“I think if you have one person in your family who can be supportive, that’s great, but something could happen to that person. And that actually has happened before. Like where somebody who was supposed to be the backup person could no longer be the backup person anymore and sort of also looking at the breadth of what your social network could be. That person could, you know, break a leg. Or they could for some reason have a falling out with you or there could be other reasons so I think having a little bit of breadth of people that could step in is important.” (64)
      Trusted supportCaregivers are most effective when they have the trust of both the patient and the care team, especially when the caregiver works with the care team in the hospital to assist with rehabilitation.“I think the one thing I was just thinking, for myself, the next time is making sure that I get families physically anticipating. Even on the very first day, ‘cause I know that there is a fever involved in the ICU but making sure that they’re physically hands-on with the patients with me…right from the get-go.” (65)

      “…the family being here and part of the process, whether its pre-transplant or in the ICU or afterwards. That was another important piece I wrote down. I agree. Their presence can speak volumes.” (66)
      B. Financial stabilityBaseline financial resources are necessary for patients to cover costs associated with compliance with medication and posttransplant protocols.“They actually need to have reasonable financial means. This is not cheap. This should never be… there should never be a financial hurdle to them getting to see… Like going to the emergency department if they have an issue or something like that, coming in for follow up appointments… It needs to be finance neutral basically.” (67)

      “I think I’ve heard a number of patients on both sides of the coin too be, as we talked about, the importance of compliance, the medication regiment for them can be difficult. Not necessarily from a pure compliance perspective but from a financial perspective as well. So I’ve heard some of the patients sort of have more difficulties in the rehabilitation or the long shore of the immediate peri-operative period with financial sort of management of some of their larger medication lists with the co-pays.” (68)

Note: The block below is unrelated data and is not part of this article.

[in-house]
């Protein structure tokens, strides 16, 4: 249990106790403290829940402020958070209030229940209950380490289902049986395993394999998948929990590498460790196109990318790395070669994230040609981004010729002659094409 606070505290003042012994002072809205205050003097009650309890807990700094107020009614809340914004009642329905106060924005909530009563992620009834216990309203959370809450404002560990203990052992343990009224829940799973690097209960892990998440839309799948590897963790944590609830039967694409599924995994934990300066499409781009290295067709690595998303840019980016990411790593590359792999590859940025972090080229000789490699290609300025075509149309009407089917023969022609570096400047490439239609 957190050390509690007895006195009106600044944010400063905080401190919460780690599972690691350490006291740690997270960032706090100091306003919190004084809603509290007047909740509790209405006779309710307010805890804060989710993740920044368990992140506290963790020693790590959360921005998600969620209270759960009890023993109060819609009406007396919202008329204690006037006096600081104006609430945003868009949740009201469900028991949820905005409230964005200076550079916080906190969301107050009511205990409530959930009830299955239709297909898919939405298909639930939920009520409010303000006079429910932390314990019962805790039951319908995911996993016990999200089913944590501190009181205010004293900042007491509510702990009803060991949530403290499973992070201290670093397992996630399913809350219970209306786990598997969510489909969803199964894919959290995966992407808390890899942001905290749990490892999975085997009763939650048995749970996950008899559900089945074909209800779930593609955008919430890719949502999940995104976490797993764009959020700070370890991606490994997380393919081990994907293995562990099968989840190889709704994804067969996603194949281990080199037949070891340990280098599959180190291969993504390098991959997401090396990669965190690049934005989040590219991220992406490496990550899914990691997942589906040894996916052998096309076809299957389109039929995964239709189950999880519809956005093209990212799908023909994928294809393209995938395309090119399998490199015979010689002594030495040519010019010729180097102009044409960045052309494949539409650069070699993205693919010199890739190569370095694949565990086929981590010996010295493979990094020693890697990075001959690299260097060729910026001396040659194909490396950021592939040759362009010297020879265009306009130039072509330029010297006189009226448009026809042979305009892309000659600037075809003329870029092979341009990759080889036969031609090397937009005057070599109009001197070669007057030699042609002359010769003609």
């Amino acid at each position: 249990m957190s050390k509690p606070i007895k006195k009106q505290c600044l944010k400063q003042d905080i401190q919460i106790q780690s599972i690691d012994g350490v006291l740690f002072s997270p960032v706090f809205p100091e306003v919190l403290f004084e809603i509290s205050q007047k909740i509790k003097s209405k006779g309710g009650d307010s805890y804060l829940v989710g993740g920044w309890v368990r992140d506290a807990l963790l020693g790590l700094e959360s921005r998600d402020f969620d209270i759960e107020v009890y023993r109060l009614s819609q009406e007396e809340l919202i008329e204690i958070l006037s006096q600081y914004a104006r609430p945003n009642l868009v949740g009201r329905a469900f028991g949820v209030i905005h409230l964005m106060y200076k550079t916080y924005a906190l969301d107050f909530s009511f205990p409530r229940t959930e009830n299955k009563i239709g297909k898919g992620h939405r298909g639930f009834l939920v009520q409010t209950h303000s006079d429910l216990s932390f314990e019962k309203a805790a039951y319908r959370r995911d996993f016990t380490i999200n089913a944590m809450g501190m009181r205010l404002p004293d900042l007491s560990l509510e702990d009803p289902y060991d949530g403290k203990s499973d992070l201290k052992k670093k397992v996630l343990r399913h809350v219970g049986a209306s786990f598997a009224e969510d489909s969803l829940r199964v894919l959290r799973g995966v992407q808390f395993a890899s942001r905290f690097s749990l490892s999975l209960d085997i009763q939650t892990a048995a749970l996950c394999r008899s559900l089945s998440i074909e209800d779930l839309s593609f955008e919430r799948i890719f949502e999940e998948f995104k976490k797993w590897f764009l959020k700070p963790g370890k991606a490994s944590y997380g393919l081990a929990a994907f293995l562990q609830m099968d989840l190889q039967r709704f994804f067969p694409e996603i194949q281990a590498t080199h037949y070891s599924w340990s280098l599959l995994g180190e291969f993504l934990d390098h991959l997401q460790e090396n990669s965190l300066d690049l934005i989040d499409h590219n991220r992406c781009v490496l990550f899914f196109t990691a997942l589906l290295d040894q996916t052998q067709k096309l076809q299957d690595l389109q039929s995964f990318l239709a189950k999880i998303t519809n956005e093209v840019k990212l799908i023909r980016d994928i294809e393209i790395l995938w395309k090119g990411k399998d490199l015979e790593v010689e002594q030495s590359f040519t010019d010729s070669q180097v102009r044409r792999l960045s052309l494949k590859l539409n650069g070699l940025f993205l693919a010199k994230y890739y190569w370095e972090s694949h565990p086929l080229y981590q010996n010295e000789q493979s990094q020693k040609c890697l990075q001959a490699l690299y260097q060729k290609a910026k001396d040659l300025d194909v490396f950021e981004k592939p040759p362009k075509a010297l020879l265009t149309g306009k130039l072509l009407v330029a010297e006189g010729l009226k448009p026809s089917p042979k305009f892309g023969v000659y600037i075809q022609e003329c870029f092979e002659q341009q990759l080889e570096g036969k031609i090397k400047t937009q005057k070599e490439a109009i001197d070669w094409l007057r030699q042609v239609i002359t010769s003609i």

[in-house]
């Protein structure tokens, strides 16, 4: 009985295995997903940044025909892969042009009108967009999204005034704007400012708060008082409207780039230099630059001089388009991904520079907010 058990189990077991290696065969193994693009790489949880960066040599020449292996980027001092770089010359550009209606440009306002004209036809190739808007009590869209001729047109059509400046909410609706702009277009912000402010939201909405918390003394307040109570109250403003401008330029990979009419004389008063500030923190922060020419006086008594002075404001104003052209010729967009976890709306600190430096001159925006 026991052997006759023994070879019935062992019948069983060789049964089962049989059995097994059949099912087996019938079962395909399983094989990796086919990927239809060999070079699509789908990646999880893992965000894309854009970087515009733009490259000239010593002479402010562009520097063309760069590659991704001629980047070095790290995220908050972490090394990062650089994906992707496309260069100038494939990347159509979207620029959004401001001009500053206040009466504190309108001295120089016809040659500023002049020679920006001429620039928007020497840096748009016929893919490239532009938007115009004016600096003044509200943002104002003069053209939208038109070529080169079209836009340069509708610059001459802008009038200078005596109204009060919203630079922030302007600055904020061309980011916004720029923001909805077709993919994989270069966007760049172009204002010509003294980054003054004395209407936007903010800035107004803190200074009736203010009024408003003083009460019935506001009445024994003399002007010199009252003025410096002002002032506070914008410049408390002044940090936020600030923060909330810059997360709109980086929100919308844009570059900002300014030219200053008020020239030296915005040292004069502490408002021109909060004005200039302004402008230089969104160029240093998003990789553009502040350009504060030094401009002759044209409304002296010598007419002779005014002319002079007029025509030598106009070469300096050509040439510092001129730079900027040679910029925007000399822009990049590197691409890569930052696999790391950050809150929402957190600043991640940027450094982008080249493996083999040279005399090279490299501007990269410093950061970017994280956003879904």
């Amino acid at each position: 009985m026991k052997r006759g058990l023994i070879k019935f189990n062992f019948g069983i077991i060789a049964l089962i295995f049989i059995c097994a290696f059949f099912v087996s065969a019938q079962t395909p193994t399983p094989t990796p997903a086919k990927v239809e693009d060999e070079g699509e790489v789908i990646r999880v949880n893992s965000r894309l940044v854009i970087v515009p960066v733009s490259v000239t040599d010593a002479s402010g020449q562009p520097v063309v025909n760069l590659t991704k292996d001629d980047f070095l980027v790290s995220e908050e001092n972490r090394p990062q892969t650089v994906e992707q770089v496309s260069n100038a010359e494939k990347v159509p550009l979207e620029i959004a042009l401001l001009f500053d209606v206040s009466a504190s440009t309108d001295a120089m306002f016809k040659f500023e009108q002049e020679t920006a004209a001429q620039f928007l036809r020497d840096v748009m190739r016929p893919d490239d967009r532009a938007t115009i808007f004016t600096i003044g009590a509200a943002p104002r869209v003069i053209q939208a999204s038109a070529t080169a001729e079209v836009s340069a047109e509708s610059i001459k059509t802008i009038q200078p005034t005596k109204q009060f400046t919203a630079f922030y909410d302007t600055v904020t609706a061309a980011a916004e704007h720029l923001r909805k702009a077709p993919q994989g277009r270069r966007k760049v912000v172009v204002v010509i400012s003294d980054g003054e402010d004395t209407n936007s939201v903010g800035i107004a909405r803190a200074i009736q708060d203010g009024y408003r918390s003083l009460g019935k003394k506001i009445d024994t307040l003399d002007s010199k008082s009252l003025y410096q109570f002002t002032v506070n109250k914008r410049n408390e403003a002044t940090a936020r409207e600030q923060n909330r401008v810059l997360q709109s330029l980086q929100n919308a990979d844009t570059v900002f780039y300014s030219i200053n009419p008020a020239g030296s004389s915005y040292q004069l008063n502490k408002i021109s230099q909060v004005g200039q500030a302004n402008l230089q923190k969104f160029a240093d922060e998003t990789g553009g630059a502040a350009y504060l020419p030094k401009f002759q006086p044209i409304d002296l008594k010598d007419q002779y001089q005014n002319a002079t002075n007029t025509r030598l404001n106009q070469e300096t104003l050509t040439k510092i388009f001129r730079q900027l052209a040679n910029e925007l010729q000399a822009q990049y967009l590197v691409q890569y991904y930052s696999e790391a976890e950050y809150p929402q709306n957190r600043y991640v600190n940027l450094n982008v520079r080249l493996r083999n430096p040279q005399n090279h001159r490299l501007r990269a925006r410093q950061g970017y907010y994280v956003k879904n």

V. Care Team
      A. Challenges of predicting complianceIt is extremely difficult for the care team to accurately predict how compliant a patient will be.“I would just add that I think there is a great deal of personal biases and speculations in doing this. You know you tend to feel better about certain patients and can’t even name why. It could be because of their partners, it could be the people that come with them, it could be their attitude in the room when you examine them and interview them. So there is a great deal of gray area where I think our biases may you know select the people we feel will be successful, but they might not end up being successful, and the other way around. Ones who are excluded may be excluded because of our biases and in the end they would have done fine.” (69)

      “I think I would agree with Subject 20 that there is, in assessing compliance, there are objective and subjective parameters. You can objectively attest that a patient has a supportive environment and family. That does not necessarily mean that they’re going to be compliant in the end. Now in the absence of any supportive environment, that is a problem per say. Assessing compliance is challenging.” (70)

      “My understanding is how they presented and through all their pre-op like pre-transplant workup the thought was like “okay this patient is going to do very well” and then it turns out that they’re not doing very well. Especially from a compliance-type standpoint. And then some of the patients were like “okay this is a little bit of a risk but we think we’re gonna take it because of the potential benefit.” You know then those patients are actually doing very well.” (71)
      Overestimating capacityPatients tend to overestimate their capacity for compliance prior to transplantation.“Having a real sense of what ‘compliance’ means is incredibly important and being able to execute on that. I mean I think any of us as human beings can hear something in the abstract and say ‘Oh yeah yeah, of course I’ll do that. Of course I’ll do six hours of therapy every day’ and so on. But when it comes down it, when you’re tired, in pain and so on, I think that’s a different story. So the factors that figure into compliance are once again, expectations, social support, and, frankly, just stamina.” (72)

      “I think most people, especially going into this will choose to believe in their rosiest vision of themselves. And so if you ask somebody who’s come in ‘Do you think you are a functional compliance badass?’ Of course, they’re gonna say yes! Right? Because they want to manifest that part of themselves really badly. But the question is, is when it’s in the context of a whole bunch of other things going on at the same time, are they able to do that? That’s a different story.” (73)